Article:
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How Much Exercise Do You Really Need?

Even a little exercise may bring you big health benefits.
By
WebMD Feature
Reviewed by Louise Chang, MD

You say you don't have time to exercise? You're hardly alone. For many people, lack of time is the single biggest obstacle to fitness. But, experts say, you may be overestimating how much exercise you really need to get at one time. Instead of investing an hour at the gym, what if you could get fitter with 10 minutes here, 10 minutes there through your day?

There's building evidence that short but frequent bouts of exercise can yield plenty of health benefits. Consider the following fitness findings:

  • A study published by the American Journal of Sports Medicine in 2006 showed that short walks after dinner were more effective than long exercise sessions in reducing the amount of fat and triglyceride levels in the bloodstream after a hearty meal.
  • Research published in the Journal of Epidemiology and Community Health showed that short bouts of exercise helped lower blood pressure as well as shave inches off the hips and waistline.
  • In a study published in Preventive Medicine in 2006, researchers found that multiple workout sessions as short as 6 minutes apiece could help sedentary adults reach fitness goals similar to those achieved by working out for 30 minutes at a time.
  • In a finding published in the journal Psychopharmacology, doctors found that short bursts of exercise could help reduce the craving for cigarettes and help people quit smoking.

"There is no question that short amounts of exercise can help you get fit, help you stay fit, and help you maintain your health," says personal fitness coach Susie Shina, author of Sixty Second Circuits. "You can stay fit in increments as short as 4 and 5 minutes at a time."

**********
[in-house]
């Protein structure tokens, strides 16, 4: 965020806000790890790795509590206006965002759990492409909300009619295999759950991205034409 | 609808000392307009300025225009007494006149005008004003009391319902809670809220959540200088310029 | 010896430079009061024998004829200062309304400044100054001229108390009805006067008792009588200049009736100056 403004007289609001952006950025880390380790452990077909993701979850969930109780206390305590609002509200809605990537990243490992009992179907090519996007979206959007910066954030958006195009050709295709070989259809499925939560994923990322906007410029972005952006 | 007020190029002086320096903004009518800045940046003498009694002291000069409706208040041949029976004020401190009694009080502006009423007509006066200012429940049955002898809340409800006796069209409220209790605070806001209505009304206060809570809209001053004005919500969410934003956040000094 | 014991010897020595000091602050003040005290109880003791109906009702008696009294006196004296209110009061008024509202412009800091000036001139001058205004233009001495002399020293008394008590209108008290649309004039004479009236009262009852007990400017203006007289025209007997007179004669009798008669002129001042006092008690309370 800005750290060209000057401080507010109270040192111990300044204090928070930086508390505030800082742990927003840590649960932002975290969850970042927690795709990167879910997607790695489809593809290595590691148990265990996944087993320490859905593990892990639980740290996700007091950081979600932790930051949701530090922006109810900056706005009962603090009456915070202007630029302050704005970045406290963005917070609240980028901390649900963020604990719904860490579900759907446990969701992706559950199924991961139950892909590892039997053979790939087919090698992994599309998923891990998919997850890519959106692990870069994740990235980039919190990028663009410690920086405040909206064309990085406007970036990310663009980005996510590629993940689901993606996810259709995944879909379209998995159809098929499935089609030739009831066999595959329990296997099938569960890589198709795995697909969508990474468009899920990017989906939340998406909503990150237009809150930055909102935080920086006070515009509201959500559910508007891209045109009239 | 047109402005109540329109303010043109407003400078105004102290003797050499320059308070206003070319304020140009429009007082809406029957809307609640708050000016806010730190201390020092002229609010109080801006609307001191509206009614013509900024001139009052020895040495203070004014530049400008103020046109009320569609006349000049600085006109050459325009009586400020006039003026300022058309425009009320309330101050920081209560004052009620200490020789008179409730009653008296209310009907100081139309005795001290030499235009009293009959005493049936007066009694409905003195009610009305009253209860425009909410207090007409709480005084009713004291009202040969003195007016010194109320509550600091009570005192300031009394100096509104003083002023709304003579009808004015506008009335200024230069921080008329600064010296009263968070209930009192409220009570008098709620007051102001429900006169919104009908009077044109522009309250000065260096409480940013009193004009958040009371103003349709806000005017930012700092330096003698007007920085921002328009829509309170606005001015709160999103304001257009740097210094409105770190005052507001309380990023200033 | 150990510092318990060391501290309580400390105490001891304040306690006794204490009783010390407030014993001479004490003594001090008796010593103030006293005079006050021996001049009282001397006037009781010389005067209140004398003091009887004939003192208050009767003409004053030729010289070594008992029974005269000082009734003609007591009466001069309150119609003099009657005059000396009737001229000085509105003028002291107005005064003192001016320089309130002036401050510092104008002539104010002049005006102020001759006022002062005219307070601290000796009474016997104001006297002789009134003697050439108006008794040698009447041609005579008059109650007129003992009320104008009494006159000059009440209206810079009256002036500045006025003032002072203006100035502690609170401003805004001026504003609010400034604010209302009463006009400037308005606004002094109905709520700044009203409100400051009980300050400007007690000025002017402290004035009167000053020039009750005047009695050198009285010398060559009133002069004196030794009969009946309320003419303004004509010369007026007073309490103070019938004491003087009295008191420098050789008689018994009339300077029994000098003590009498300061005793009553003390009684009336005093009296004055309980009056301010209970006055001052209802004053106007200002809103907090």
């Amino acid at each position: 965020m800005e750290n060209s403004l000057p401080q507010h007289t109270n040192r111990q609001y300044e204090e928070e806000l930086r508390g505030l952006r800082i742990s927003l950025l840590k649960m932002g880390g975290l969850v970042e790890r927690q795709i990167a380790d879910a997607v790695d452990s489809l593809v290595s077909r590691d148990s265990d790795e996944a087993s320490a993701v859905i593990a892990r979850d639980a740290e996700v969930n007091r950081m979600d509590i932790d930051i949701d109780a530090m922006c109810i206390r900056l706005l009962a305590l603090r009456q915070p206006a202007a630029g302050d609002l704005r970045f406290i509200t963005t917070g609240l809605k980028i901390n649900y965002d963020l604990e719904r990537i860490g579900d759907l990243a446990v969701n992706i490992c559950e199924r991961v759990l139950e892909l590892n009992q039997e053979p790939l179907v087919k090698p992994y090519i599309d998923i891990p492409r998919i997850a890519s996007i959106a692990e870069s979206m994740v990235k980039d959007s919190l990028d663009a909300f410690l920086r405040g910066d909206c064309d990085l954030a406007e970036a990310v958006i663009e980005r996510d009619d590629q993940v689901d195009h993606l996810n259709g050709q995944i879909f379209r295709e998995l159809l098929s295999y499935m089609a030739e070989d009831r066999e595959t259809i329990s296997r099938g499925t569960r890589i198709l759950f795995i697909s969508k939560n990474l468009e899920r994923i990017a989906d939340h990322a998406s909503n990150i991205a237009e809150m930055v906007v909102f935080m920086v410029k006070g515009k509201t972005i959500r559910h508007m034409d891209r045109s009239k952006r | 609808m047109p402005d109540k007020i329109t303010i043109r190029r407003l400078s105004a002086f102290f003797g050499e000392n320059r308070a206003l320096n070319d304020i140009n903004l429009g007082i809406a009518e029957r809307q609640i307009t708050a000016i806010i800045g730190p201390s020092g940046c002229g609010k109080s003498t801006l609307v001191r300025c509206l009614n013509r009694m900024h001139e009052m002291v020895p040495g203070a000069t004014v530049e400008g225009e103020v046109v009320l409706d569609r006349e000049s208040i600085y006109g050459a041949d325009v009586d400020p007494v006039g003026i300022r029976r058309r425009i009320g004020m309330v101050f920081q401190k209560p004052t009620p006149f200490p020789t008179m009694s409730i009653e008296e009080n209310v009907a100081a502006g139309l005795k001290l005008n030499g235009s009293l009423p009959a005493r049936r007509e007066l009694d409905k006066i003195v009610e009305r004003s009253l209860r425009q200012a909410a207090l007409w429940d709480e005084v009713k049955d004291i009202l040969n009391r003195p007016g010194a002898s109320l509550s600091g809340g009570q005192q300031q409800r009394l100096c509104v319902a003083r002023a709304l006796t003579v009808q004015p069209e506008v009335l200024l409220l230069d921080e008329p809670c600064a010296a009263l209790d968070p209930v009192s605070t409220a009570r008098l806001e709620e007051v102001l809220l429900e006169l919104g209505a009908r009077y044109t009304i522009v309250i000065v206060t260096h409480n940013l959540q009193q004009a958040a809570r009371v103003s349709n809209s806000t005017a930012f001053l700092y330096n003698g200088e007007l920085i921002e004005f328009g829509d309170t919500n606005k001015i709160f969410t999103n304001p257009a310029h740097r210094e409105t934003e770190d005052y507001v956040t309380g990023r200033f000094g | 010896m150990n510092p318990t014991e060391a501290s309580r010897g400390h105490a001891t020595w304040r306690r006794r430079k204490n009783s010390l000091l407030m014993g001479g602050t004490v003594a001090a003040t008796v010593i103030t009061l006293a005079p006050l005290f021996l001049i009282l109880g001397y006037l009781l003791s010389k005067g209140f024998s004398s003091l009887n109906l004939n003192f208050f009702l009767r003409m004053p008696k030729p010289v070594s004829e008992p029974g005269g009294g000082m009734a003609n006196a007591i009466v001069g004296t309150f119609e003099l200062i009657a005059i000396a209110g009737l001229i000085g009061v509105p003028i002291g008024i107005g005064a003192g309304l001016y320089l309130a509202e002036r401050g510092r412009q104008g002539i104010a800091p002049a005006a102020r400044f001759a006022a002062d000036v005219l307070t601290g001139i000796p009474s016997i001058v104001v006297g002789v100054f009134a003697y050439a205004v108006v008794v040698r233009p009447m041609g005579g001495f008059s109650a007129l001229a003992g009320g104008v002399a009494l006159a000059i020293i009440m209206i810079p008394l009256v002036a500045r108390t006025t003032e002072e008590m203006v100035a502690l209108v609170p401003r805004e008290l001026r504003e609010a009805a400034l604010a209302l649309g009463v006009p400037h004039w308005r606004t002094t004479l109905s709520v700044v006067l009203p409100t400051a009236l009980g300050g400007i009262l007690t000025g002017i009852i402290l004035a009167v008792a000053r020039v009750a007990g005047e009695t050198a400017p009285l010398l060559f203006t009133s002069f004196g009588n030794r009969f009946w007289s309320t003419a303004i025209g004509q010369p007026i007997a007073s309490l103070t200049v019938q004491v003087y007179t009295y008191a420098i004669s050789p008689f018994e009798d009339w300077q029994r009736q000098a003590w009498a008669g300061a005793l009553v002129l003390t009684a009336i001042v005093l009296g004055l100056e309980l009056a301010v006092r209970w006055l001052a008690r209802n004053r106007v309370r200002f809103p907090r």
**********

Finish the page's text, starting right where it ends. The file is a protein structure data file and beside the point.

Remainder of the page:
The best part about that is that everyone can find 5 minutes a few times a day, says Shina, owner of a mobile personal training center called Fitness 180.

"Some of these exercises can fit into a 5-minute time period at work, at your desk, waiting on line in the grocery store, even driving in your car," says Shina. "It's not an overwhelming task, and the benefits can be enormous."

Strength and conditioning coach Jim Massaro agrees.

"This is the way I personally work out -- and it's how I train others," says Massaro, founder of the Advanced Personal Training Center in Nyack, N.Y. "It works for beginners and, by increasing the intensity of what you do in those short increments, it can also work for advanced fitness training."

That said, some fitness experts warn that short workouts can have a downside.

"The bad part about short workouts is that they send the message that you can skimp on your health -- that less is more, that you don't have to invest in yourself to be healthy -- and that's the wrong message," says Mike Ryan, a personal trainer and member of the Gold's Gym Fitness Board.

While Ryan says brief bouts of exercise are a good way to get into the fitness mindset, he believes the eventual goal should be to do longer workouts. "Whatever you think you can accomplish with short workouts, you can accomplish that much more with longer workouts," he says.

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